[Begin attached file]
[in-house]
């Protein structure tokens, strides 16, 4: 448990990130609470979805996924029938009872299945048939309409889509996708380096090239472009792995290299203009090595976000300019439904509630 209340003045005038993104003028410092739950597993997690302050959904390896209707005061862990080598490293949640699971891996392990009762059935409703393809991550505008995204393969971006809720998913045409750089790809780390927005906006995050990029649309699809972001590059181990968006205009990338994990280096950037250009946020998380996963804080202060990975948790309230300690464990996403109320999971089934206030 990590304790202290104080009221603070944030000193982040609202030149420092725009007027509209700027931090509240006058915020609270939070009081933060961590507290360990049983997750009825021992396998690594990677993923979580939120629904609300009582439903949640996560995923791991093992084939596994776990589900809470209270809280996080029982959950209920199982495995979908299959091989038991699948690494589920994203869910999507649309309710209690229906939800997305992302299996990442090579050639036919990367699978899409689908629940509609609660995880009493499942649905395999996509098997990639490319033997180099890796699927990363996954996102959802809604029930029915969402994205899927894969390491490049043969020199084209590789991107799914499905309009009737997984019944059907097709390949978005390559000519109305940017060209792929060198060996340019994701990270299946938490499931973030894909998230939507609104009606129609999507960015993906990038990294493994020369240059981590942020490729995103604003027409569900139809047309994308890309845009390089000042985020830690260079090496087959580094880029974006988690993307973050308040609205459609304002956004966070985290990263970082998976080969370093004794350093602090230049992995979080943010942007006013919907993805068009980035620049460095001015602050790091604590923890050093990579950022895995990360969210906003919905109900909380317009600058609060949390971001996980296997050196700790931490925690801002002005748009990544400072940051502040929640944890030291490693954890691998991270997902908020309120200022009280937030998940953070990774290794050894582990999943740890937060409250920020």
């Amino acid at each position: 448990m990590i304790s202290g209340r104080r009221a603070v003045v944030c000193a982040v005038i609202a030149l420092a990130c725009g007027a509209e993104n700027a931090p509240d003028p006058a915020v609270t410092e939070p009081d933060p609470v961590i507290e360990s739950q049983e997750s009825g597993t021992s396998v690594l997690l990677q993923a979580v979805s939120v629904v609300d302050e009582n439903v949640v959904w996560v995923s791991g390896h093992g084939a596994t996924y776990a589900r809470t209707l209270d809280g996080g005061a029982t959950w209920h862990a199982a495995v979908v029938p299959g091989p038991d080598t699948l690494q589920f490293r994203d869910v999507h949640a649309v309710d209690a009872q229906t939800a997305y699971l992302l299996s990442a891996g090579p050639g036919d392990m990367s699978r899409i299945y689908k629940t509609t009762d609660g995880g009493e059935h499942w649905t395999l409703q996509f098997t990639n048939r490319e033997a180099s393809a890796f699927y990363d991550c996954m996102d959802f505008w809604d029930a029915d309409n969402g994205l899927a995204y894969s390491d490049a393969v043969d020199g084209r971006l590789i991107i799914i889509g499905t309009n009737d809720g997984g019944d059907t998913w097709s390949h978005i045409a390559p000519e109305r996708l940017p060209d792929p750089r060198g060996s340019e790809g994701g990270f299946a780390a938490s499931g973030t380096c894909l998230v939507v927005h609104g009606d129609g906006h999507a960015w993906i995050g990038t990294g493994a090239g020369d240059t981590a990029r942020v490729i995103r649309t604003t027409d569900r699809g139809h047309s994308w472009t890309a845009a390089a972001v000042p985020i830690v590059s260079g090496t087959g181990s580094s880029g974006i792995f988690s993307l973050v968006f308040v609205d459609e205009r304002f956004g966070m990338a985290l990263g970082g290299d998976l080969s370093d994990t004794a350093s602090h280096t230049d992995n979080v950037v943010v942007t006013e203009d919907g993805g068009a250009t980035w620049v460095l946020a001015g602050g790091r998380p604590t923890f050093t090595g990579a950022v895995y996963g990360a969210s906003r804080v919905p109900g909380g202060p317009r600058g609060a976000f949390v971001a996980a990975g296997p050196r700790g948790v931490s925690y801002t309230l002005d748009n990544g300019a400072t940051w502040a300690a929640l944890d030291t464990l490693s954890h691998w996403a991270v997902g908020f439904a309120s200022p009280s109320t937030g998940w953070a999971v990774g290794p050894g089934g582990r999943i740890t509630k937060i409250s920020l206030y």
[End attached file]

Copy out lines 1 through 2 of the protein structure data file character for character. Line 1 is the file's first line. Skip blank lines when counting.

[in-house]
């Protein structure tokens, strides 16, 4: 448990990130609470979805996924029938009872299945048939309409889509996708380096090239472009792995290299203009090595976000300019439904509630 209340003045005038993104003028410092739950597993997690302050959904390896209707005061862990080598490293949640699971891996392990009762059935409703393809991550505008995204393969971006809720998913045409750089790809780390927005906006995050990029649309699809972001590059181990968006205009990338994990280096950037250009946020998380996963804080202060990975948790309230300690464990996403109320999971089934206030 990590304790202290104080009221603070944030000193982040609202030149420092725009007027509209700027931090509240006058915020609270939070009081933060961590507290360990049983997750009825021992396998690594990677993923979580939120629904609300009582439903949640996560995923791991093992084939596994776990589900809470209270809280996080029982959950209920199982495995979908299959091989038991699948690494589920994203869910999507649309309710209690229906939800997305992302299996990442090579050639036919990367699978899409689908629940509609609660995880009493499942649905395999996509098997990639490319033997180099890796699927990363996954996102959802809604029930029915969402994205899927894969390491490049043969020199084209590789991107799914499905309009009737997984019944059907097709390949978005390559000519109305940017060209792929060198060996340019994701990270299946938490499931973030894909998230939507609104009606129609999507960015993906990038990294493994020369240059981590942020490729995103604003027409569900139809047309994308890309845009390089000042985020830690260079090496087959580094880029974006988690993307973050308040609205459609304002956004966070985290990263970082998976080969370093004794350093602090230049992995979080943010942007006013919907993805068009980035620049460095001015602050790091604590923890050093990579950022895995990360969210906003919905109900909380317009600058609060949390971001996980296997050196700790931490925690801002002005748009990544400072940051502040929640944890030291490693954890691998991270997902908020309120200022009280937030998940953070990774290794050894582990999943740890937060409250920020």